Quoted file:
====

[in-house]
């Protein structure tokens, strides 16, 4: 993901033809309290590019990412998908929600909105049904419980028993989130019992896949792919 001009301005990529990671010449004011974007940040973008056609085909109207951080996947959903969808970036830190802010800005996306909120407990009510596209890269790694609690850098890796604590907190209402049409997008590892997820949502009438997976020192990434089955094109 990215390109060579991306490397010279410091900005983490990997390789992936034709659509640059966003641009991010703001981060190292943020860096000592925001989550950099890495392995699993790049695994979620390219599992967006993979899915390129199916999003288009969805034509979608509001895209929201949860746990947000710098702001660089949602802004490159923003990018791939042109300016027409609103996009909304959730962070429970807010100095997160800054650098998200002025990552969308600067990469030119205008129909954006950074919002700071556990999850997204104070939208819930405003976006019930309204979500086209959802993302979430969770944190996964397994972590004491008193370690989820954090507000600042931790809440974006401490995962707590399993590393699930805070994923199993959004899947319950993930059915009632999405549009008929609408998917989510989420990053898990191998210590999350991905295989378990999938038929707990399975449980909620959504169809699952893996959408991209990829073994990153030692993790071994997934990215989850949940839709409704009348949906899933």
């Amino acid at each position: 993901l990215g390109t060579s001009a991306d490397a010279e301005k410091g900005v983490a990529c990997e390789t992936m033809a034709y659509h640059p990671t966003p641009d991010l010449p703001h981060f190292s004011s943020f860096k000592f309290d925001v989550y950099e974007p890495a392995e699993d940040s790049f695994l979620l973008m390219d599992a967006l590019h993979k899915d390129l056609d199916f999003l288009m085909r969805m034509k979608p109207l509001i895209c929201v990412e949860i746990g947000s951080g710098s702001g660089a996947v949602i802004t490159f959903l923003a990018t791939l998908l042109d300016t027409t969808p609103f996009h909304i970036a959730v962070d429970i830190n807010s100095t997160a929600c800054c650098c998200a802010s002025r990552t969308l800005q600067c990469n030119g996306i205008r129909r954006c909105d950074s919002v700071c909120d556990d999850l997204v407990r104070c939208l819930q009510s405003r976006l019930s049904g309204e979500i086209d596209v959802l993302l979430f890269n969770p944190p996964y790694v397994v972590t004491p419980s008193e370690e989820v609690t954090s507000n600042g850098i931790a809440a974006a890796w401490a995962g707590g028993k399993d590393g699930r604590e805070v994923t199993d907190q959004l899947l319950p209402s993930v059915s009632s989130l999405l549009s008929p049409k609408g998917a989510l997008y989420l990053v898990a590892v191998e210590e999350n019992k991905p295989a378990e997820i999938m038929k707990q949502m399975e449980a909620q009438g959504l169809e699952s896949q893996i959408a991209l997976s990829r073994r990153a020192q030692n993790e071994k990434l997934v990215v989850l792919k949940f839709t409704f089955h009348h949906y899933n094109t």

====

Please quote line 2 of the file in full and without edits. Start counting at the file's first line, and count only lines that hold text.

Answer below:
């Protein structure tokens, strides 16, 4: 993901033809309290590019990412998908929600909105049904419980028993989130019992896949792919 001009301005990529990671010449004011974007940040973008056609085909109207951080996947959903969808970036830190802010800005996306909120407990009510596209890269790694609690850098890796604590907190209402049409997008590892997820949502009438997976020192990434089955094109 990215390109060579991306490397010279410091900005983490990997390789992936034709659509640059966003641009991010703001981060190292943020860096000592925001989550950099890495392995699993790049695994979620390219599992967006993979899915390129199916999003288009969805034509979608509001895209929201949860746990947000710098702001660089949602802004490159923003990018791939042109300016027409609103996009909304959730962070429970807010100095997160800054650098998200002025990552969308600067990469030119205008129909954006950074919002700071556990999850997204104070939208819930405003976006019930309204979500086209959802993302979430969770944190996964397994972590004491008193370690989820954090507000600042931790809440974006401490995962707590399993590393699930805070994923199993959004899947319950993930059915009632999405549009008929609408998917989510989420990053898990191998210590999350991905295989378990999938038929707990399975449980909620959504169809699952893996959408991209990829073994990153030692993790071994997934990215989850949940839709409704009348949906899933």